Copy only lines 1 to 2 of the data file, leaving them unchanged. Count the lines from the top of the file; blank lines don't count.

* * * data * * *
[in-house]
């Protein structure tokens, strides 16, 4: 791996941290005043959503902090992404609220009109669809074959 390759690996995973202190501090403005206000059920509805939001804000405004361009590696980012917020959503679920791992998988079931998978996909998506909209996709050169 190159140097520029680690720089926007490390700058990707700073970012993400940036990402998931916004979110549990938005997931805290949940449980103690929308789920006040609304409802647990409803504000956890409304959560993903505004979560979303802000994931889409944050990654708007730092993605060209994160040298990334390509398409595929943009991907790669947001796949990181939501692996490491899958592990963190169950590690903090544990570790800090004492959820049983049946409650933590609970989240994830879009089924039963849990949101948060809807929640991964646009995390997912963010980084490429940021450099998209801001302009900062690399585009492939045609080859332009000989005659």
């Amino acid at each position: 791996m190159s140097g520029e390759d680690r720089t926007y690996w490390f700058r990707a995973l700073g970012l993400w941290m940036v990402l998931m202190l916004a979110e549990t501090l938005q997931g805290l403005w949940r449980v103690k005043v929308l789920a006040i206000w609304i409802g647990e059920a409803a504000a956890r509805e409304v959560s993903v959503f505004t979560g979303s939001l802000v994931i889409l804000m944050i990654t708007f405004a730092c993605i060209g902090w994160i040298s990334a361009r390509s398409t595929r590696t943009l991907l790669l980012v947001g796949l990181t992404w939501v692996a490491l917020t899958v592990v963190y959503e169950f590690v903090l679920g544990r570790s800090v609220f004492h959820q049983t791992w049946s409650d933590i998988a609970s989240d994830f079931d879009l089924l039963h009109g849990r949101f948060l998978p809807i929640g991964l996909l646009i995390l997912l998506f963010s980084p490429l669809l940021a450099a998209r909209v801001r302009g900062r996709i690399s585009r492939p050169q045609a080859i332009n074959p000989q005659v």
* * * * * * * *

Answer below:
[in-house]
């Protein structure tokens, strides 16, 4: 791996941290005043959503902090992404609220009109669809074959 390759690996995973202190501090403005206000059920509805939001804000405004361009590696980012917020959503679920791992998988079931998978996909998506909209996709050169 190159140097520029680690720089926007490390700058990707700073970012993400940036990402998931916004979110549990938005997931805290949940449980103690929308789920006040609304409802647990409803504000956890409304959560993903505004979560979303802000994931889409944050990654708007730092993605060209994160040298990334390509398409595929943009991907790669947001796949990181939501692996490491899958592990963190169950590690903090544990570790800090004492959820049983049946409650933590609970989240994830879009089924039963849990949101948060809807929640991964646009995390997912963010980084490429940021450099998209801001302009900062690399585009492939045609080859332009000989005659």